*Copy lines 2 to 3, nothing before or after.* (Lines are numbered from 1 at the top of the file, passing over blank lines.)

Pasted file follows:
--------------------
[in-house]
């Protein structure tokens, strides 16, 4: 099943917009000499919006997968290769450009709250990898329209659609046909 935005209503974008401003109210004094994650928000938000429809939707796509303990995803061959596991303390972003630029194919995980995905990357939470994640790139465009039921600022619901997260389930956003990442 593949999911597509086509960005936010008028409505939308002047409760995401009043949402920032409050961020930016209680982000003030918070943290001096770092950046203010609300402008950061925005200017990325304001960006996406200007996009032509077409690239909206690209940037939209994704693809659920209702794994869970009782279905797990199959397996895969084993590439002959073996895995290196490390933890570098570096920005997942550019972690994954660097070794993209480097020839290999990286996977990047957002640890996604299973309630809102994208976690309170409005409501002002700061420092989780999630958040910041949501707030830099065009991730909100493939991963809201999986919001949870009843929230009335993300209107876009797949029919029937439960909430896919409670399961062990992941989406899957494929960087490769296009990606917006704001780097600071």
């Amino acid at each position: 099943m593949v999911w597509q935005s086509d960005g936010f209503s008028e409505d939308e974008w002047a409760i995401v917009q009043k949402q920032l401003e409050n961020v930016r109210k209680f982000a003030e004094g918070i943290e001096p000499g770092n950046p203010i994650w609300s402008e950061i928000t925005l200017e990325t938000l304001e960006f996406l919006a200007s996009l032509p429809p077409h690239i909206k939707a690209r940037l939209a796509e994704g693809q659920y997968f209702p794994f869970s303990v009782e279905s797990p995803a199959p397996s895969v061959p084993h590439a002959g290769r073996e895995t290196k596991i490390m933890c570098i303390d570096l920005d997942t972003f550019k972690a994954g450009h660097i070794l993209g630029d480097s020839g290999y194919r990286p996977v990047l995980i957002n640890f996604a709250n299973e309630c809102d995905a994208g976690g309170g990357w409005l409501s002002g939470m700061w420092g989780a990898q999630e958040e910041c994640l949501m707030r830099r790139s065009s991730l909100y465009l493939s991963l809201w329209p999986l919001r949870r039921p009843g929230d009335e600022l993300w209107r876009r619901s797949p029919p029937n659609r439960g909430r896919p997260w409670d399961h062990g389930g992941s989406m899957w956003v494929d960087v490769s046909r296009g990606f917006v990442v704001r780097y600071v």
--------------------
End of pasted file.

């Protein structure tokens, strides 16, 4: 099943917009000499919006997968290769450009709250990898329209659609046909 935005209503974008401003109210004094994650928000938000429809939707796509303990995803061959596991303390972003630029194919995980995905990357939470994640790139465009039921600022619901997260389930956003990442 593949999911597509086509960005936010008028409505939308002047409760995401009043949402920032409050961020930016209680982000003030918070943290001096770092950046203010609300402008950061925005200017990325304001960006996406200007996009032509077409690239909206690209940037939209994704693809659920209702794994869970009782279905797990199959397996895969084993590439002959073996895995290196490390933890570098570096920005997942550019972690994954660097070794993209480097020839290999990286996977990047957002640890996604299973309630809102994208976690309170409005409501002002700061420092989780999630958040910041949501707030830099065009991730909100493939991963809201999986919001949870009843929230009335993300209107876009797949029919029937439960909430896919409670399961062990992941989406899957494929960087490769296009990606917006704001780097600071």
């Amino acid at each position: 099943m593949v999911w597509q935005s086509d960005g936010f209503s008028e409505d939308e974008w002047a409760i995401v917009q009043k949402q920032l401003e409050n961020v930016r109210k209680f982000a003030e004094g918070i943290e001096p000499g770092n950046p203010i994650w609300s402008e950061i928000t925005l200017e990325t938000l304001e960006f996406l919006a200007s996009l032509p429809p077409h690239i909206k939707a690209r940037l939209a796509e994704g693809q659920y997968f209702p794994f869970s303990v009782e279905s797990p995803a199959p397996s895969v061959p084993h590439a002959g290769r073996e895995t290196k596991i490390m933890c570098i303390d570096l920005d997942t972003f550019k972690a994954g450009h660097i070794l993209g630029d480097s020839g290999y194919r990286p996977v990047l995980i957002n640890f996604a709250n299973e309630c809102d995905a994208g976690g309170g990357w409005l409501s002002g939470m700061w420092g989780a990898q999630e958040e910041c994640l949501m707030r830099r790139s065009s991730l909100y465009l493939s991963l809201w329209p999986l919001r949870r039921p009843g929230d009335e600022l993300w209107r876009r619901s797949p029919p029937n659609r439960g909430r896919p997260w409670d399961h062990g389930g992941s989406m899957w956003v494929d960087v490769s046909r296009g990606f917006v990442v704001r780097y600071v």